Lincoln Center's recently redesigned, renovated, refurbished and reopened Alice Tully Hall still has that new concert hall smell, which is something like fresh wood, glaze and felt. Get there soon, before the uptown elite smells it all up. Typically, the venue hosts chamber music performances, and its acoustics have been tailor-fit to resonate with small sounds. It was an ideal spot to see and hear the Phoenix and Kansas City Chorales, sister choirs under Charles Bruffy's shared direction, which performed together there last Monday with a program of 19th and 20th centuries vocal music — mostly selections from their recent CD releases.
The program's highlight was its opening piece, Jaakko MÃ¤ntyjÃ¤rvi's
"Canticum Calamitatis Maritimae" (1997), because it did the most to
stretch the boundaries of traditional choral music. Written to
commemorate the 1994 shipwreck of the Estonia, in which 910
people perished traveling from the boat's namesake country to
Stockholm, the piece inventively used human voices to evoke water: it
opened with sharp exhales that sounded like crashing surf; later, its
mellifluous harmonies conjured lapping waves; and the piece started and
ended with the chorus whispering, which brought to mind both ripples
and the final mutters of the drowning. It was a poignant, haunting
piece; Mr. MÃ¤ntyjÃ¤rvi was in the audience — all the way from Finland! —
and though he received hearty applause he deserved more.
The Chorales followed the piece with something more traditional: Josef Rheinberger's "Three Sacred Songs". Known primarily for his works for organ, that instrument most readily associated with the divine, Rheinberger here was (yuk yuk) writing for different sets of pipes; the songs sounded like something straight out of the church, if your church had two world-class choirs. (And if you
readers went to church.) That is, it was almost a religious experience,
fulfilling one of music's earliest roles: by working its way through
melodic uncertainty into the catharsis of major-key resolution, I
became convinced, if only momentarily, of the existence of God, a deity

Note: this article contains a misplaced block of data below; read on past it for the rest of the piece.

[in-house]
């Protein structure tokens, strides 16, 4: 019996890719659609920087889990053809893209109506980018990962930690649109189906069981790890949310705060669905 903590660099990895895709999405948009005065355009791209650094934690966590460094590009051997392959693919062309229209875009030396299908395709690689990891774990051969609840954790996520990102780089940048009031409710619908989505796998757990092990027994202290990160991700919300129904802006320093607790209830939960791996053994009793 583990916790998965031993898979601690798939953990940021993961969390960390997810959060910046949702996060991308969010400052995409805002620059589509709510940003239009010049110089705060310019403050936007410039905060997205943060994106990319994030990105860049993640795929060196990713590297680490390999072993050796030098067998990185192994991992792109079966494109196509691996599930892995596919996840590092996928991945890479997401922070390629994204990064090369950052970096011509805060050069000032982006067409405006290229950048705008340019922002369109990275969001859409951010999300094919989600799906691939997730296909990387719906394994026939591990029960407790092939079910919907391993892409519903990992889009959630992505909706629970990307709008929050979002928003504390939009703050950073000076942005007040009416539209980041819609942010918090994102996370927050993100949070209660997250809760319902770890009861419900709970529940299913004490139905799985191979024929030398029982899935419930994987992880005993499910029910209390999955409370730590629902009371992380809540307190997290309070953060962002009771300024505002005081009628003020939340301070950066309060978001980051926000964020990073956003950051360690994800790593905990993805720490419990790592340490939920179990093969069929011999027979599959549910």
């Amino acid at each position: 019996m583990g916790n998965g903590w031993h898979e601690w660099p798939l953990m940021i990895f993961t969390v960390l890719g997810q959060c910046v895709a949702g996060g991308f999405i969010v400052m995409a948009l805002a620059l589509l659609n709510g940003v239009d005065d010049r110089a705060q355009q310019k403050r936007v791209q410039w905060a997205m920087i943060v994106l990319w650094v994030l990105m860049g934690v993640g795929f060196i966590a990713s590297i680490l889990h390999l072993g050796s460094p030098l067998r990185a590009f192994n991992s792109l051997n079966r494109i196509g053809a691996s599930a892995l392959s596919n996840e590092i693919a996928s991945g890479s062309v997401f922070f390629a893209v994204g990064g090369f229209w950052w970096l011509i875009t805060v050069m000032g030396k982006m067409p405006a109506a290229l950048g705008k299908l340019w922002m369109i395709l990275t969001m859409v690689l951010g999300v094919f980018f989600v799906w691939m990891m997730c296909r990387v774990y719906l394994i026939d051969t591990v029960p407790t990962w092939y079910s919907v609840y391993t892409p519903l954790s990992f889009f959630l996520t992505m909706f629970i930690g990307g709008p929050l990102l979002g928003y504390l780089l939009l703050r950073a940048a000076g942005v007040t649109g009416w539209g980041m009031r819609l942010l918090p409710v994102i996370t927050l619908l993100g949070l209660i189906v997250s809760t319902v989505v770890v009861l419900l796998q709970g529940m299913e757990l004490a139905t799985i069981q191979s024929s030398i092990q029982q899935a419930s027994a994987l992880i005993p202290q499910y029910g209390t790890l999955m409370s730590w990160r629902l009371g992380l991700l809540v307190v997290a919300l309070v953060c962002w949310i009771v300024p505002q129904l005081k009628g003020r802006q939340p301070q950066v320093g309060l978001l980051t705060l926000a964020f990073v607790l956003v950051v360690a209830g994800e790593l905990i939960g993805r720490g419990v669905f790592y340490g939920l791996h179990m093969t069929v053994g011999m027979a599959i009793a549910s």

so loving he'd allow notes to be arranged with such harmonic
The subsequent piece, selections from Alexander Grechaninov's "Passion Week" (ca. 1912) possessed a similarly conventional beauty as Rheinberger's work, but it raised a question: how much consecutive choral music can the ordinary listener take before he gets bored — before it really starts to feel like church? A bit more than I suspected, actually, as soon as I stopped taking notes and closed my eyes. Choral music asks that the listener surrender to it; to appreciate it, particularly in large quantities, it helps to crawl inside the spaces between the octaval harmonies, to nestle in psychically. Others, of course, disagree: my row had thinned out a bit after intermission.
Those quitters would have been advised to stick around: post-intermission's "Mass for Double Choir," by Frank Martin, was second only to the MÃ¤ntyjÃ¤rvi piece. (Hear the concluding "Agnes Deo".) Composed a bit later than the two preceding works, ca. 1926, it boasted more complexity: there were more dynamic and rhythmic shifts, more complicated chords and more harmonic build-ups. Sung to "Gloria in Excelsis Deo" and The Nicene Creed (and other texts), it used its libretto in unexpected ways: when invoking the Lord ("heavenly King, God the Father almighty") the chorus sounded afraid rather than celebratory, building up to something like suppliant awe. On particular words — like "crucifi!" — the voices exploded.
"I am so happy you liked that," music director Bruffy said when the applause died down. (He had a comical habit of refusing to signal the end of the piece for many seconds after the chorales had stopped producing sound; before intermission, it provoked a woman in the audience to release a devious giggle, one I assume the rest of us were successfully stifling.) The chorales offered an encore in honor of St. Patrick's Day: the women sang an Irish folk song, "'P' Stands for Paddy, I Suppose," while the men performed what sounded like a pulsatingly tribal Gaelic fight song. The performances were competent, but smacked a bit of blue-hair populism: something you'd expect from a PBS pledge drive. The two groups proved capable of producing a stunning tapestry of tones, a thick cloud of sacred voices, reverberating through the hall. Like a priest with a banjo, they were above such crassly folksy Irishisms.